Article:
Mechanisms of Low Back Pain: A Guide for Diagnosis and Therapy
Written by Editor   
Tuesday, November 22, 2016 12:00 AM

News Bite: The most common musculoskeletal condition affecting 84% of adults is low back pain.  Chronic low back pain (CLBP), has well defined pathological causes and is more than a persistent symptomology.  CLBP has increased 100% in the last decade and continues to increase.  The diagnostic evaluation for CLBP can be very challenging and requires complex decision making.  

The notion that the etiology of 80% to 90% of LBP cases is unknown has been mistakenly perpetuated across decades. In most cases. Low back pain can be attributed to specific pain generators  each with its own characteristics and with different therapeutical opportunity.  The article referenced here discuses radicular pain, facet joint pain, sacro-iliac pain, pain related to lumbar stenosis, discogenic pain, offering a simple guidance to identify pain generators.

 


Low back pain (LBP) is the most common musculoskeletal condition affecting the adult population, with a prevalence of up to 84%. Chronic LBP (CLBP) is a chronic pain syndrome in the lower back region, lasting for at least 12 weeks. Many authors suggest defining chronic pain as pain that lasts beyond the expected period of healing, avoiding a time criterion, however, this definition is very important, as it underlines the concept that CLBP has well-defined underlying pathological causes and that it is a disease, not a symptom. This article aims to provide a brief clinical guide that could help in the identification of pain generators through a careful anatomical description, thereby directing clinicians towards the correct diagnosis and therapeutic approach.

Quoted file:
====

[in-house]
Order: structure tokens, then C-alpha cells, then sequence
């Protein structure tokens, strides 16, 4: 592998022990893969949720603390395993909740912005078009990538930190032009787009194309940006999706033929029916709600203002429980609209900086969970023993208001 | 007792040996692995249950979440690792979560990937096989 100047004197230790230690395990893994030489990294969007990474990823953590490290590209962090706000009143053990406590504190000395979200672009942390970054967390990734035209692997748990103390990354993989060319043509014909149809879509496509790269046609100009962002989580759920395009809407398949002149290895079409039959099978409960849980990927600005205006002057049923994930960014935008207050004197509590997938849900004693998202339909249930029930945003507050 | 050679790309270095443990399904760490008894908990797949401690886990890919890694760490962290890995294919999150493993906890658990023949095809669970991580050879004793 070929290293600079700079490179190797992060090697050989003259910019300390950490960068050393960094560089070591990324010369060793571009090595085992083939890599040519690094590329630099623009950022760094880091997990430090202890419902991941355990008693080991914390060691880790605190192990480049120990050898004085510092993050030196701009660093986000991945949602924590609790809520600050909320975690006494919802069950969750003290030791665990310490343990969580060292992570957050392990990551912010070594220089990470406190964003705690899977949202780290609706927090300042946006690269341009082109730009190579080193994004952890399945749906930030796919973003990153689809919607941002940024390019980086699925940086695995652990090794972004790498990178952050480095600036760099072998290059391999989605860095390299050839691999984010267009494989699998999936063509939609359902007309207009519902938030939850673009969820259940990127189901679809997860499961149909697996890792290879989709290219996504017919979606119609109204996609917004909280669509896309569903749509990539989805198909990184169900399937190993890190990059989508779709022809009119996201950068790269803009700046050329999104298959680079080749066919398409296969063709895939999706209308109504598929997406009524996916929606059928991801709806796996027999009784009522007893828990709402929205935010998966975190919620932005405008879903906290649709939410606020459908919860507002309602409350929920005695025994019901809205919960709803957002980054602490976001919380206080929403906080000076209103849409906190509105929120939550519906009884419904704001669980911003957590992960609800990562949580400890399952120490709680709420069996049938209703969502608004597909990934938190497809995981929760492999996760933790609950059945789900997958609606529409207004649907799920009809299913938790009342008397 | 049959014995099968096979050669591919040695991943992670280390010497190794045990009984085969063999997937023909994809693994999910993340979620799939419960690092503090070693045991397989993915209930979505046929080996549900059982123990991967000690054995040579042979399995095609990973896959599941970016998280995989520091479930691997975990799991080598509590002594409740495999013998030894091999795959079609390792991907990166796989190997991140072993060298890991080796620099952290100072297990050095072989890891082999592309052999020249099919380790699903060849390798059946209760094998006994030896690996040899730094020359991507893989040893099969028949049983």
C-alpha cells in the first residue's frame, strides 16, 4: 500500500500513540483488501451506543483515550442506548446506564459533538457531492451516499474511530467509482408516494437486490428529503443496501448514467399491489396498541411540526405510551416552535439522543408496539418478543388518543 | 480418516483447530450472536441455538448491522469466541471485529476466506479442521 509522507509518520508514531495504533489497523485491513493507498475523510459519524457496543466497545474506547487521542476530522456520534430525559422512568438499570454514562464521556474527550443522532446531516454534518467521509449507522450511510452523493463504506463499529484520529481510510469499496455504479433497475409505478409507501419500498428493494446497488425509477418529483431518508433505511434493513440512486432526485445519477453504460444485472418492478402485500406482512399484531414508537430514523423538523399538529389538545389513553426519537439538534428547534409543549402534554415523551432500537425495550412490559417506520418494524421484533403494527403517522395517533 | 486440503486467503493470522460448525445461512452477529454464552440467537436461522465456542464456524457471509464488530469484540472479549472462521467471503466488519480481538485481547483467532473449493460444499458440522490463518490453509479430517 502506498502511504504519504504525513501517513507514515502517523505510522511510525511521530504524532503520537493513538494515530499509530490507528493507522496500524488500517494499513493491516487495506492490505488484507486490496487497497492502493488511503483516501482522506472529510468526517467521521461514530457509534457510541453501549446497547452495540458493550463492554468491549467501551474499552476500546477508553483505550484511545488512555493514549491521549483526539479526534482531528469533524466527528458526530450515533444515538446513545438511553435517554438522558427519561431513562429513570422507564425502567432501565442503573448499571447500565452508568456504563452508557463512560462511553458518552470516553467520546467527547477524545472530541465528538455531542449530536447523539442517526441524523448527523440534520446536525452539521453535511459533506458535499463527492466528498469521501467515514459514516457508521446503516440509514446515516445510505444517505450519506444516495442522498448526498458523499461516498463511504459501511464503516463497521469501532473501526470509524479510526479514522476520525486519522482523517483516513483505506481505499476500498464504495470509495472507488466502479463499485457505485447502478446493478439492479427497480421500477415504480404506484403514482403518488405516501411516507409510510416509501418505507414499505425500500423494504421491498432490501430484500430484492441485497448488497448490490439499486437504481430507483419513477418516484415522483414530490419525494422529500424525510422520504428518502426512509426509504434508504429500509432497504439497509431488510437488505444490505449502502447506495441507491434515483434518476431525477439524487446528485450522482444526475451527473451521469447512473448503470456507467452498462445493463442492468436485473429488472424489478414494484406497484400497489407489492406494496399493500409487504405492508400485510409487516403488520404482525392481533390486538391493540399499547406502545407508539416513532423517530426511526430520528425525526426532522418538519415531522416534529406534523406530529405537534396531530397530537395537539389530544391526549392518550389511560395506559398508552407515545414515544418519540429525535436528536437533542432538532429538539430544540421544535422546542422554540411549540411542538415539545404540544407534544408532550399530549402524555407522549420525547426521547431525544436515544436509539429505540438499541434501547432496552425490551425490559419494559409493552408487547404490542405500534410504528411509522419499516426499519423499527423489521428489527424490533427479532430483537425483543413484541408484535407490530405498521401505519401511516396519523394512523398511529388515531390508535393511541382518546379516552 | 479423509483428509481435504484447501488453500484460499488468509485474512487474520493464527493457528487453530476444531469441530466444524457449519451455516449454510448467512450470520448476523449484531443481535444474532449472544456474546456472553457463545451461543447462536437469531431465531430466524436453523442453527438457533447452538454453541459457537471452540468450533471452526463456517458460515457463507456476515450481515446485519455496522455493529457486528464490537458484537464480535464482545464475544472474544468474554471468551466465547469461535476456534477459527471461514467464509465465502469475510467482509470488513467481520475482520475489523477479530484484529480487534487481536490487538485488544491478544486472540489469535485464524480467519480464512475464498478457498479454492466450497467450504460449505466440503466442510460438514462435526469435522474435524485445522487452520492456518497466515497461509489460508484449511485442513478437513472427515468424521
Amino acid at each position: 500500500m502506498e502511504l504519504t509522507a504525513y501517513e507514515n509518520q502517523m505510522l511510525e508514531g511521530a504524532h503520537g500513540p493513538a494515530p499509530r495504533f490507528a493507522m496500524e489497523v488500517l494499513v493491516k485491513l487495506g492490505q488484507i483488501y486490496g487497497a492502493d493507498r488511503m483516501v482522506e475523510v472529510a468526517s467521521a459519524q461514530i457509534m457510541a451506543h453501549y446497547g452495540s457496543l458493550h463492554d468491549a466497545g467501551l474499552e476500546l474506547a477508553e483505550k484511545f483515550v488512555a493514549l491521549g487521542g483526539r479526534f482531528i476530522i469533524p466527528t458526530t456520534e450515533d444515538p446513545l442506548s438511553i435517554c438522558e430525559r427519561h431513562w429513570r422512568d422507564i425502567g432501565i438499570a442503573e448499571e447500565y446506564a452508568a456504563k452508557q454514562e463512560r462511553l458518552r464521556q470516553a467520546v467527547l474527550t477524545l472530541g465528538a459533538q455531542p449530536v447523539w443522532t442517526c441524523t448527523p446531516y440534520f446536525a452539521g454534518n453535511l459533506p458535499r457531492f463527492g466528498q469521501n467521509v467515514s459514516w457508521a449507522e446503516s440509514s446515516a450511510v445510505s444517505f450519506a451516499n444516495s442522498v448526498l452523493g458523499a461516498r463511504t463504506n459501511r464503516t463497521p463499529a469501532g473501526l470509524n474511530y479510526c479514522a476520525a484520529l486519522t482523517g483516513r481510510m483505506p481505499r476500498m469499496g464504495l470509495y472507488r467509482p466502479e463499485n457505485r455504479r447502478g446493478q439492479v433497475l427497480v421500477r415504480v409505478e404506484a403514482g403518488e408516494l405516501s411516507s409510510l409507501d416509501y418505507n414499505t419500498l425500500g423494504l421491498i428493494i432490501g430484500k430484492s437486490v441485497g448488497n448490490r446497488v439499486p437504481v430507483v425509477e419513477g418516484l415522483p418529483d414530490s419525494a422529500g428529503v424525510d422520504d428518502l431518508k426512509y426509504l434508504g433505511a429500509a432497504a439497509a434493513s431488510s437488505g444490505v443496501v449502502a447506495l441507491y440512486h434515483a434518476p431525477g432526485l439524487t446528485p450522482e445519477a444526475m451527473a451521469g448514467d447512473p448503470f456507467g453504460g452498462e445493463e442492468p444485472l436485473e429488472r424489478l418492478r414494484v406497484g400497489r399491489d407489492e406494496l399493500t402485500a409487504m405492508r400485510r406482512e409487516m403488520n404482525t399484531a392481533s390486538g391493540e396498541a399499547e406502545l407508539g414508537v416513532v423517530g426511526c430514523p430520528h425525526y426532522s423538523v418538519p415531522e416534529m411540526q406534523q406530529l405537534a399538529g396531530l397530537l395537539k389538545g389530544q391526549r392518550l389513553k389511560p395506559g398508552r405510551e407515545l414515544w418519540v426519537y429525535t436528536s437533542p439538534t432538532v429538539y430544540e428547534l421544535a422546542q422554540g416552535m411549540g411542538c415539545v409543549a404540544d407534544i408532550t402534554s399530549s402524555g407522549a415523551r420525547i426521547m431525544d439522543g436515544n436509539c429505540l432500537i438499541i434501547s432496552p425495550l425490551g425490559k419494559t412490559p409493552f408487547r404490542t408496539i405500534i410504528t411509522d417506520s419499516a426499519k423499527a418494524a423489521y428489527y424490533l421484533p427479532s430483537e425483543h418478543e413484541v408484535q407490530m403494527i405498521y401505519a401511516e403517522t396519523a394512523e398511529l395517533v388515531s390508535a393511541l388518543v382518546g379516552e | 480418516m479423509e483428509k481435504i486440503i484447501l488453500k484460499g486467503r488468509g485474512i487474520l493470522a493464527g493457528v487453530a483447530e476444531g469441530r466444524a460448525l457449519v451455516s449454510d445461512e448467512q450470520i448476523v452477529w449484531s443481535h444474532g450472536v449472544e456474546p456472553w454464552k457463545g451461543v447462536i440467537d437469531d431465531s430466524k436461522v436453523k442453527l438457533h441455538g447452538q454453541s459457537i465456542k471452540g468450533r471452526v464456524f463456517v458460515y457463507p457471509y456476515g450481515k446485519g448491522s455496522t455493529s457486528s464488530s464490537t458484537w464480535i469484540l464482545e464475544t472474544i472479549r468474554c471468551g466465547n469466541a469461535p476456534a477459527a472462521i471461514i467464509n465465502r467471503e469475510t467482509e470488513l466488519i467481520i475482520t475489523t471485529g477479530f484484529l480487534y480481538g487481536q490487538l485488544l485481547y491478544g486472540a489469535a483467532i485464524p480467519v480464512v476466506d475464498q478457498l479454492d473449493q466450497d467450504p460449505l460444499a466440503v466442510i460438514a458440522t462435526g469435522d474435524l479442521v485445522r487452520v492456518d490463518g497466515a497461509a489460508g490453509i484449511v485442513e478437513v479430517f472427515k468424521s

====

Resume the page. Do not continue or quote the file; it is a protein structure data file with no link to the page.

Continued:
CLBP represents the second leading cause of disability worldwide being a major welfare and economic problem. The prevalence of CLBP in adults has increased more than 100% in the last decade and continues to increase dramatically in the aging population, affecting both men and women in all ethnic groups, with a significant impact on functional capacity and occupational activities. It can also be influenced by psychological factors, such as stress, depression and/or anxiety. Given this complexity, the diagnostic evaluation of patients with CLBP can be very challenging and requires complex clinical decision-making.

Answering the question “what is the pain generator” among the several structures potentially involved in CLBP is a key factor in the management of these patients, since a mis-diagnosis can generate therapeutical mistakes. Traditionally, the notion that the etiology of 80% to 90% of LBP cases is unknown has been mistakenly perpetuated across decades. In most cases, low back pain can be attributed to specific pain generator, with its own characteristics and with different therapeutical opportunity. Here we discuss about radicular pain, facet joint pain, sacro-iliac pain, pain related to lumbar stenosis, discogenic pain. This article aims to offer to the clinicians a simple guidance to identify pain generators in a safer and faster way, relying a correct diagnosis and further therapeutical approach.


Source:  http://chiro.org/wordpress/2016/10/mechanisms-of-low-back-pain-a-guide-for-diagnosis-and-therapy/